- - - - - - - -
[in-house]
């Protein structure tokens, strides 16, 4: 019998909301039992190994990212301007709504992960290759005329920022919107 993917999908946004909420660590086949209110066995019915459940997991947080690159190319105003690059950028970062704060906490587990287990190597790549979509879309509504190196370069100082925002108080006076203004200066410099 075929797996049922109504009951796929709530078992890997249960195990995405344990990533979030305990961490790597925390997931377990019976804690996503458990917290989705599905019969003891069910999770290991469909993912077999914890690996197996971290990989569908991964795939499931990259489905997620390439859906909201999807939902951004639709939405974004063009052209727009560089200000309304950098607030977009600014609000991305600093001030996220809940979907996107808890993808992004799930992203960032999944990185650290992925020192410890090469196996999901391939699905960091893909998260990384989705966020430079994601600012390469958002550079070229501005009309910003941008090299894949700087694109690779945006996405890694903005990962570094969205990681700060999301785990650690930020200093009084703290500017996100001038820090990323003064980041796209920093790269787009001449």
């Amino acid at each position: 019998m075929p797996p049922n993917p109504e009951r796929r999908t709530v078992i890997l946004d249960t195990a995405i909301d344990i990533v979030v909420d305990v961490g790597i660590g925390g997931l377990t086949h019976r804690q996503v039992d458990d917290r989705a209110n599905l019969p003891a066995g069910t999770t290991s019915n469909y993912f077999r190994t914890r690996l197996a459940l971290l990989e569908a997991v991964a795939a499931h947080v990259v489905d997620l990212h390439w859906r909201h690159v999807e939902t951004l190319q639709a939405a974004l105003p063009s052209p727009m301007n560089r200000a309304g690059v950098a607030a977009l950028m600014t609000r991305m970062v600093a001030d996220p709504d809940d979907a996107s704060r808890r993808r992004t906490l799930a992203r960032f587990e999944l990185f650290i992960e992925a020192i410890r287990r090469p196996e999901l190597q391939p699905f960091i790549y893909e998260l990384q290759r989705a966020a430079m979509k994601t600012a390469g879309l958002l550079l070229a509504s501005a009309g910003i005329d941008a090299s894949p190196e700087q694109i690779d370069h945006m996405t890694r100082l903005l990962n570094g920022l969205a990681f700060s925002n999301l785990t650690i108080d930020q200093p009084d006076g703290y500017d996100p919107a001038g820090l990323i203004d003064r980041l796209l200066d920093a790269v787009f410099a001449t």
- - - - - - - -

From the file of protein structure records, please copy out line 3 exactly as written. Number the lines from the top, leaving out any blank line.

């Amino acid at each position: 019998m075929p797996p049922n993917p109504e009951r796929r999908t709530v078992i890997l946004d249960t195990a995405i909301d344990i990533v979030v909420d305990v961490g790597i660590g925390g997931l377990t086949h019976r804690q996503v039992d458990d917290r989705a209110n599905l019969p003891a066995g069910t999770t290991s019915n469909y993912f077999r190994t914890r690996l197996a459940l971290l990989e569908a997991v991964a795939a499931h947080v990259v489905d997620l990212h390439w859906r909201h690159v999807e939902t951004l190319q639709a939405a974004l105003p063009s052209p727009m301007n560089r200000a309304g690059v950098a607030a977009l950028m600014t609000r991305m970062v600093a001030d996220p709504d809940d979907a996107s704060r808890r993808r992004t906490l799930a992203r960032f587990e999944l990185f650290i992960e992925a020192i410890r287990r090469p196996e999901l190597q391939p699905f960091i790549y893909e998260l990384q290759r989705a966020a430079m979509k994601t600012a390469g879309l958002l550079l070229a509504s501005a009309g910003i005329d941008a090299s894949p190196e700087q694109i690779d370069h945006m996405t890694r100082l903005l990962n570094g920022l969205a990681f700060s925002n999301l785990t650690i108080d930020q200093p009084d006076g703290y500017d996100p919107a001038g820090l990323i203004d003064r980041l796209l200066d920093a790269v787009f410099a001449t």